It looks to me as if polar bears are suffering harm mainly from being darted by Alaskan polar bear researchers, rendered unconscious, hauled up in the air for weighing, and generally having their home life and peaceful existence destroyed for no good reason.

Reply to  nicholas tesdorf
October 8, 2021 6:29 am

Polar Bears are what music bands were in the 60ies.
Most of them were famous and pisspoor at the same time as they have been systematically ripped of by the managers and record labels.
In this case the polar bears get the fame and scientists all the money.

Reply to  nicholas tesdorf
October 8, 2021 9:25 am

I asked Wally Walrus about the ice…he says the bears are always angry…and the scientists make them more angry…..and Sir David sends them into frenzy.

Pamela Matlack-Klein
October 8, 2021 2:23 am

Why is the chopper essential to their research? They are useful equipment in the field but seems they could land it nearby and use shanks mare or snowmobiles to get to the bears. All this darting and transport of tranked bears can’t possibly be good for them either. Darted animals do perish from the shock of being darted then handled by smelly humans. Or maybe this is all part of the plan, stress as many bears as possible and more will die!

Reply to  Pamela Matlack-Klein
October 8, 2021 4:43 am

Why is the chopper essential to their research?

It depends. On one hand, Ian Stirling’s folks used to go out on a snowmobile to do tagging.

On the other hand, ice conditions often dictate that you can’t go somewhere. Lots of southerners assume that sea ice is flat. It isn’t and that simple fact has derailed amateur adventurers’ attempts to get to the North Pole. (I’m thinking particularly about one guy who tried it by motorcycle.) And then there are the distances involved. The number of bears you can tag in a day by helicopter is way more than you could do by snowmobile or walking.

Fog is a real ki11er even if you can see the ice because, if you can’t see the horizon, you can’t tell the difference between ice and sky. It’s called whiteout.

Personally, I’d be way happier in a helicopter with big pontoon floats than on a snowmobile if there were a chance of thin ice.

So, the inability to use helicopters is a plausible excuse. The trouble for them is that Susan Crockford has called bs on that excuse.

Reply to  commieBob
October 8, 2021 9:09 am

Why not use a Hovercraft?

Reply to  Yooper
October 8, 2021 4:44 pm

Back in the late 1970s (If I Recall Correctly) a group was promoting hovercraft for operating on tundra. It sounded like a really good idea but went nowhere. I have no clue why hovercraft never took off.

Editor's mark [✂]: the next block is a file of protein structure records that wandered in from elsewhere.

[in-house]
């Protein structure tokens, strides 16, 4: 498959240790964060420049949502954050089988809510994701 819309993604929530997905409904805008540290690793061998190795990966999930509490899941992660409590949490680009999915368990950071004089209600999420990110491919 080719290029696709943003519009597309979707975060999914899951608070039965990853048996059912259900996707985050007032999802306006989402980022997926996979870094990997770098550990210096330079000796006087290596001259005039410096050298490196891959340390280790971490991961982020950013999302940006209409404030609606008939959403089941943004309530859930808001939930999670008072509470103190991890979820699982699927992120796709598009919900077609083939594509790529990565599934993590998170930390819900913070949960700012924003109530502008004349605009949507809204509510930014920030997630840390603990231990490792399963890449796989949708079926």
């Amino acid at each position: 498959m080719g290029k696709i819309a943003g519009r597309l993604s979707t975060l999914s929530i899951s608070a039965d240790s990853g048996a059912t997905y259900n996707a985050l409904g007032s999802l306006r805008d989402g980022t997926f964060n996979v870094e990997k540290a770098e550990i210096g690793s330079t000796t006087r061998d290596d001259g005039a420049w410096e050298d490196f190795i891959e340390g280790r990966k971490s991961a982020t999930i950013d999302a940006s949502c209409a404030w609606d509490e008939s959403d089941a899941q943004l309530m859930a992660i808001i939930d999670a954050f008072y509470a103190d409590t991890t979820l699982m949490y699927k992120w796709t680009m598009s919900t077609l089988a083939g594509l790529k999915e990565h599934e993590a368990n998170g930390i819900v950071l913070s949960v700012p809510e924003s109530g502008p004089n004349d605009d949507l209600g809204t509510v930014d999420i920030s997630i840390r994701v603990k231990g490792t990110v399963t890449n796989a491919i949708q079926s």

Richard Page
Reply to  Pamela Matlack-Klein
October 8, 2021 6:23 am

Get a helicopter fitted with floats rather than just skids or wheels – it’s an adaptation found quite often in helicopters operating over water. Presumably this is a clear example of Polar Bears being better at adapting to the circumstances than the researchers.

Pamela Matlack-Klein
Reply to  Richard Page
October 8, 2021 10:23 am

That makes sense, then if the ice gives, the thing should still be able to take off.

Ron Long
October 8, 2021 3:32 am

Good report by Susan, as usual. The problem of flying in fog is not only limited visibility, it is rapid icing of the rotors of helicopters (or wings of airplanes). Fog in late Spring/early Summer is still below freezing and very dangerous. Polar bears have black skin underneath all of that white hair so no surprise they have a black nose. The Inuits I worked with say a polar bear often will cover their nose when sneaking up on a seal, which would be a real Darwinian event.

Pamela Matlack-Klein
Reply to  Ron Long
October 8, 2021 10:33 am

Years ago, I recall being told that the bears will cover their noses with snow so they don’t stand out so much. I have never closely examined the pelt of a polar bear, is their skin black? The foot pads and nose leather being black suggests that the skin is also black, the same as black bears.

October 8, 2021 3:42 am

“Inside Climate News” More like “Inside Climate Fantasy Land”

Every aspect, every claim is being ramped up leading up to the CoP Antarctica went the wrong way by cooling, but then that’s just yet more confirmation of man made ‘global heating’. They came for the penguins, they’re back for the bears and some even want to bring back the mammoth.

There’s an engineered neurosis that goes with the constant barrage of heightened alarmism: 

What climate scientists can teach us about dealing with climate change doom

The warnings keep coming of more heatwaves, droughts, floods, and global temperatures going up and up and up. Seeing so many negative stories in the news only makes Ross feel worse. Like many, he worries it’s already too late.

So now climate scientists are counsellors, too? The BBC has had no small part in all of this, it has led the charge….

“The COP26 global climate summit in Glasgow in November is seen as crucial if climate change is to be brought under control. “

Brought under control? I’m amazed at that train of thought. 

Reply to  fretslider
October 8, 2021 5:13 am

I’m not sure why you’re amazed. It’s pretty simple really, and more of a short bus* of thought than a train of thought. First off, you go buy some crayons and lots of sheets of paper, then you get net carbon dioxide emissions to zero, then step aside and wait until atmospheric levels of carbon dioxide are at 350ppm, and there you have it – the climate is now under control.

*Footnote: Generally, the short bus is a smaller version of a regular school bus that carries mentally challenged students to school.

Reply to  philincalifornia
October 8, 2021 5:35 am

I see no role for your short buses in today’s world as 97% of all students are now officially vulnerable and mentally ill etc etc. That’s the proof that IPCRESS really does work.

I’d say bigger buses will be needed.- and bigger institutions.

October 8, 2021 3:46 am

So, basically, bears were not harassed by a bunch of busybodies, and a huge amount of money was not pissed away on the same busybodies. I don’t see the problem.